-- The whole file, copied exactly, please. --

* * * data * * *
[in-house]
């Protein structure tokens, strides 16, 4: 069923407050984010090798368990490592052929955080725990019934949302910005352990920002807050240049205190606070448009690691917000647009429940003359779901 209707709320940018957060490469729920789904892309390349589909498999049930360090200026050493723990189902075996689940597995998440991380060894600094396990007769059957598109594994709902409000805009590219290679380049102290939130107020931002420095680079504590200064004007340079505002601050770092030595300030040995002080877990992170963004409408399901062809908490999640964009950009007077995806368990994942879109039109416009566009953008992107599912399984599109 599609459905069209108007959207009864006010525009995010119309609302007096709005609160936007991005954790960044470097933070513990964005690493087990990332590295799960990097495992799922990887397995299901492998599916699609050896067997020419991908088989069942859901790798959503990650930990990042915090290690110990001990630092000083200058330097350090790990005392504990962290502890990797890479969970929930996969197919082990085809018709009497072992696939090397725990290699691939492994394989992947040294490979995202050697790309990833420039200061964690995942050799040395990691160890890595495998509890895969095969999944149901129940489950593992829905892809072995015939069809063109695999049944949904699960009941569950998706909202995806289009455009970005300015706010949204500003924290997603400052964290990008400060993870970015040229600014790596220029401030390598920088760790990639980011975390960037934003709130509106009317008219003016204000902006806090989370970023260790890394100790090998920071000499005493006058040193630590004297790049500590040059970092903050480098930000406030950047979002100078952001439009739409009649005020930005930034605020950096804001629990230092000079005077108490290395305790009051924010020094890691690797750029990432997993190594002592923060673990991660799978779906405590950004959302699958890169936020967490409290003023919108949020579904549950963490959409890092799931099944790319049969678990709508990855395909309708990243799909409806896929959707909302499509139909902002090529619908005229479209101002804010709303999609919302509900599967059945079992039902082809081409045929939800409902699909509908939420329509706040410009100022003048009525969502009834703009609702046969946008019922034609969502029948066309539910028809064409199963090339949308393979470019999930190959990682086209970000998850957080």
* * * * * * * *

[in-house]
């Protein structure tokens, strides 16, 4: 069923407050984010090798368990490592052929955080725990019934949302910005352990920002807050240049205190606070448009690691917000647009429940003359779901 209707709320940018957060490469729920789904892309390349589909498999049930360090200026050493723990189902075996689940597995998440991380060894600094396990007769059957598109594994709902409000805009590219290679380049102290939130107020931002420095680079504590200064004007340079505002601050770092030595300030040995002080877990992170963004409408399901062809908490999640964009950009007077995806368990994942879109039109416009566009953008992107599912399984599109 599609459905069209108007959207009864006010525009995010119309609302007096709005609160936007991005954790960044470097933070513990964005690493087990990332590295799960990097495992799922990887397995299901492998599916699609050896067997020419991908088989069942859901790798959503990650930990990042915090290690110990001990630092000083200058330097350090790990005392504990962290502890990797890479969970929930996969197919082990085809018709009497072992696939090397725990290699691939492994394989992947040294490979995202050697790309990833420039200061964690995942050799040395990691160890890595495998509890895969095969999944149901129940489950593992829905892809072995015939069809063109695999049944949904699960009941569950998706909202995806289009455009970005300015706010949204500003924290997603400052964290990008400060993870970015040229600014790596220029401030390598920088760790990639980011975390960037934003709130509106009317008219003016204000902006806090989370970023260790890394100790090998920071000499005493006058040193630590004297790049500590040059970092903050480098930000406030950047979002100078952001439009739409009649005020930005930034605020950096804001629990230092000079005077108490290395305790009051924010020094890691690797750029990432997993190594002592923060673990991660799978779906405590950004959302699958890169936020967490409290003023919108949020579904549950963490959409890092799931099944790319049969678990709508990855395909309708990243799909409806896929959707909302499509139909902002090529619908005229479209101002804010709303999609919302509900599967059945079992039902082809081409045929939800409902699909509908939420329509706040410009100022003048009525969502009834703009609702046969946008019922034609969502029948066309539910028809064409199963090339949308393979470019999930190959990682086209970000998850957080």